Trainer Feature: Koichi Sato

Editors: Note: March is National Athletic Training Month, and to celebrate the occasion Timberwolves.com put together a collection of features showcasing the Wolves’ training staff at work. Part I focuses on Director of Sports Performance Koichi Sato, who is in his first year with the organization.


Koichi Sato has a background in sports across different platforms. The first-year Timberwolves Director of Sports Performance spent time previous to Minnesota working with Arizona State University’s athletic department as well as the Cincinnati Bengals and the Washington Wizards.

So when it comes to taking care of athletes long-term, Sato understands that developing a foundation is important in longevity and overall health.

“You have to improve the base, which is the basic movement patters, stability, functional training,” Sato said. “That’s the most important part of the training, especially at this level because they are already fast, they are already strong for the most part. Then, surprisingly by doing so, you can make them faster and stronger.”

Sato came on board this season and brought more than 15 years of experience at the collegiate and professional levels to the team. Born in Japan, Sato graduated from Tokyo International University in 1993 before graduating from Eastern Illinois in 1997 with a Bachelor of Science in Physical Education/Athletic Training. He also graduated from Arizona State with a Master of Science in Exercise Science/Biomechanics.

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He is a member of the National Athletic Trainers’ Association and a board member of the Japan Athletic Trainers’ Organization.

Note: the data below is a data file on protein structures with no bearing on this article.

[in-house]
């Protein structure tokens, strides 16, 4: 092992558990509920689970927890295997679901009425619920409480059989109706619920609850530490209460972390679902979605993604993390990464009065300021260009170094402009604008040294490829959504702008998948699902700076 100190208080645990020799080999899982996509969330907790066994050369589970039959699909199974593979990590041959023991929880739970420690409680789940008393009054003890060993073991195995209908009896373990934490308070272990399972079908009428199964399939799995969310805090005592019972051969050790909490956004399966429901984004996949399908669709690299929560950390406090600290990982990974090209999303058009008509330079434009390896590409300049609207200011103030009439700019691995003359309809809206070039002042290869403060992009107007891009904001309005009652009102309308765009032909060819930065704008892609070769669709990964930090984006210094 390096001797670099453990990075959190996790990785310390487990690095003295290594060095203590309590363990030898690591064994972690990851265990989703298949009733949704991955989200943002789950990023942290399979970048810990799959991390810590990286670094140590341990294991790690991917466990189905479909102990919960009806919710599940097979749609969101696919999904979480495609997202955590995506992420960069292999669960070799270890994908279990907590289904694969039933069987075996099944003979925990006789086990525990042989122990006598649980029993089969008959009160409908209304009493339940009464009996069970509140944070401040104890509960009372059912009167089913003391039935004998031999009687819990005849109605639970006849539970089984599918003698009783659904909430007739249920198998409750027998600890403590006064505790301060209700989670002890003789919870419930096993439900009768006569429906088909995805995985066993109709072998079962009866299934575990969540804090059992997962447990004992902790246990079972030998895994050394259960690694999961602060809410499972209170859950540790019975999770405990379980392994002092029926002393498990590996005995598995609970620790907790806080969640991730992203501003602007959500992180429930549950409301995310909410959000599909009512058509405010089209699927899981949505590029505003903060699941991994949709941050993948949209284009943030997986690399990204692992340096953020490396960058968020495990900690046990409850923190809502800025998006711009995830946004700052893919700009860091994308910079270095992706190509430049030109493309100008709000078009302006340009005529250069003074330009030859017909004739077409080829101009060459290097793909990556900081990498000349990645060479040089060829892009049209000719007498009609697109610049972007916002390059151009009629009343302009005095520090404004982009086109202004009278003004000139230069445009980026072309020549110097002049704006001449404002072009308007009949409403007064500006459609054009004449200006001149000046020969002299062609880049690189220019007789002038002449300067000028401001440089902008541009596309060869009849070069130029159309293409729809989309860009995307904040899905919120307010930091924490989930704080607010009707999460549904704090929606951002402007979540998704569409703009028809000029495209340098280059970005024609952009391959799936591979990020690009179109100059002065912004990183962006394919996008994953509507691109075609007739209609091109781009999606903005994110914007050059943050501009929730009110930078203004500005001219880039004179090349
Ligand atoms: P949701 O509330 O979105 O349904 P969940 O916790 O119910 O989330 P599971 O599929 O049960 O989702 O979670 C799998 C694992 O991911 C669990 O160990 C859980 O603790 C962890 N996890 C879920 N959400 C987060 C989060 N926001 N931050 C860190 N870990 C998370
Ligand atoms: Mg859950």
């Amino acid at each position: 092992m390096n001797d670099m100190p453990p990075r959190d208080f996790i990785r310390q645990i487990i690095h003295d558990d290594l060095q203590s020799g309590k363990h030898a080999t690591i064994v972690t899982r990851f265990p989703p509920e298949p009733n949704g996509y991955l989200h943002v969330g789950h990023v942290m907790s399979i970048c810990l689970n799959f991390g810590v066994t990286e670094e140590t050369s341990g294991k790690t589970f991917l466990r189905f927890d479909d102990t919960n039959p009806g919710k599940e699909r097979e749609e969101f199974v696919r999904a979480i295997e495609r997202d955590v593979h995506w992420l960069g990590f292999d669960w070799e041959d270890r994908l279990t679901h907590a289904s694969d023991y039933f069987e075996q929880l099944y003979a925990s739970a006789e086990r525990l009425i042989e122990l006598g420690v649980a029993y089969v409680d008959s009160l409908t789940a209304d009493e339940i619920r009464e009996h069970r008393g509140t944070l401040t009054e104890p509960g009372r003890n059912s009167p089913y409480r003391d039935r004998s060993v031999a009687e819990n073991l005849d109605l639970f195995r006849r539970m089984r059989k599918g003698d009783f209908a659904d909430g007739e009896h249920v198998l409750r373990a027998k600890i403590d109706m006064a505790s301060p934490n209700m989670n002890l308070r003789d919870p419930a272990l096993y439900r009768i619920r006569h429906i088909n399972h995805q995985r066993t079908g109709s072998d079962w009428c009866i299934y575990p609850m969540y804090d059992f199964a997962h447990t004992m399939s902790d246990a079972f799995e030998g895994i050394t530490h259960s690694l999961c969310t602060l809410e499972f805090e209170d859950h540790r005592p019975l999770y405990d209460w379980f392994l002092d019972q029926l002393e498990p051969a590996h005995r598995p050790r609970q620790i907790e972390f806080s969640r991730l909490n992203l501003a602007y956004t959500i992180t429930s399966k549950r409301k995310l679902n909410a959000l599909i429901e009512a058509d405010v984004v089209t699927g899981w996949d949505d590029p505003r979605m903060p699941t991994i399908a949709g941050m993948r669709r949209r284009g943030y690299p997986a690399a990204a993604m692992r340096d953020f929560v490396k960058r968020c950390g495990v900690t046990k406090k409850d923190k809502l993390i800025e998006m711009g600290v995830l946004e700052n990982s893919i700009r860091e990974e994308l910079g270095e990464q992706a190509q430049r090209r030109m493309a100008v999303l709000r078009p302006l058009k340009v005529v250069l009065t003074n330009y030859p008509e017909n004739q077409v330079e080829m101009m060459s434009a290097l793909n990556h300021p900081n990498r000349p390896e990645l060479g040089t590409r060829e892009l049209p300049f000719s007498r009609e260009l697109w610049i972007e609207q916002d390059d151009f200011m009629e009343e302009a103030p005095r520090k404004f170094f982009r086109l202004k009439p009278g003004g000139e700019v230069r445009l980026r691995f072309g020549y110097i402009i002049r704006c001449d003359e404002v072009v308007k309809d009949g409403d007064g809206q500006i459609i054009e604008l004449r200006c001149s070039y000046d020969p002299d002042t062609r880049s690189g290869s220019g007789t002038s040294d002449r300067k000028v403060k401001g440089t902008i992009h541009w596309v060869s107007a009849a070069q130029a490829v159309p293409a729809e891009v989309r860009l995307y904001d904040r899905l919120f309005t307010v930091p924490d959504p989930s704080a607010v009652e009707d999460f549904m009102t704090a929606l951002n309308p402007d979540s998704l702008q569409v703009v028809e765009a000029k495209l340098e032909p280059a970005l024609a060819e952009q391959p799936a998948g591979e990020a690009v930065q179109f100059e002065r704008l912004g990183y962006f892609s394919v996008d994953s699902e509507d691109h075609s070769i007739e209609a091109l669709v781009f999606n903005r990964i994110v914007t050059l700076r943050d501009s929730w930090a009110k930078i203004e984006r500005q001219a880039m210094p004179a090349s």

Part of helping the Wolves players develop that foundation is working on muscle groups that often are overlooked. They work on balance as well. It’s a process that includes a variety of workouts in the weight room that ventures well beyond the traditional bench press and squats. The Wolves are doing exercises that will in the long run create better bounce-back time over the course of an 82-game season as well as build a muscle and flexibility base that will help deter injuries along the way.

“That’s probably the hardest part in terms of convincing them to do, untraditional, simple things like biceps and triceps,” Sato said. “If those are say traditional weight lifting, that’s the hardest part. Hey, that might help you to make your body look good, but what I’m interested in is you performing well, you staying healthy. Those sorts of things. Fortunately, I’m getting good feedback from those guys.”

Sato said in order to do all these exercises there is a balance of using today’s technology, but part of the equation is learning to understand movement patterns. Basic human moving patters take shape in the foundation of how the Wolves begin their training regimen.


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It’s an important balance of getting enough time in working out during the regular season while being able to perform at practice and in games.

On game days, Sato said he begins treating players in the afternoon about two hours before the game. Some guys lift, so he’s there to help assist their weight lifting. Some have shorter sessions on game days, other do longer workouts. For starters, short stints in the weight room will get their functional mobility going and get their joints and movement ready for the game.

Then, in game, he keeps track of players’ substitution patterns. Not just how many minutes each player is playing, but when they are getting into the game and when they come out. That way, he said, he knows what a player is doing in-game and what type of workouts and exertion levels they’re placing on their bodies.

Sato said when the Wolves are able to move into Mayo Clinic Square next season, it will only help improve what the team is able to do in helping the players stay ready. He said once all the training areas are in once place, it will add more fluidity to the process and only help improve the end result.

“Having Mayo Clinic is a great idea—hopefully we can do some collaborative stuff,” Sato said. “We have four people here. We exchange ideas. I get feedback from [Director of Medical Operations/Head Athletic Trainer] Gregg [Farnam] and [Director of Athletic Therapy] Mark [Kyger] on what I do and how it’s affecting players and vice versa. And I’m pretty sure there are some talented people in sports medicine in Mayo Clinic. So hopefully we can open up a door and exchange some ideas.”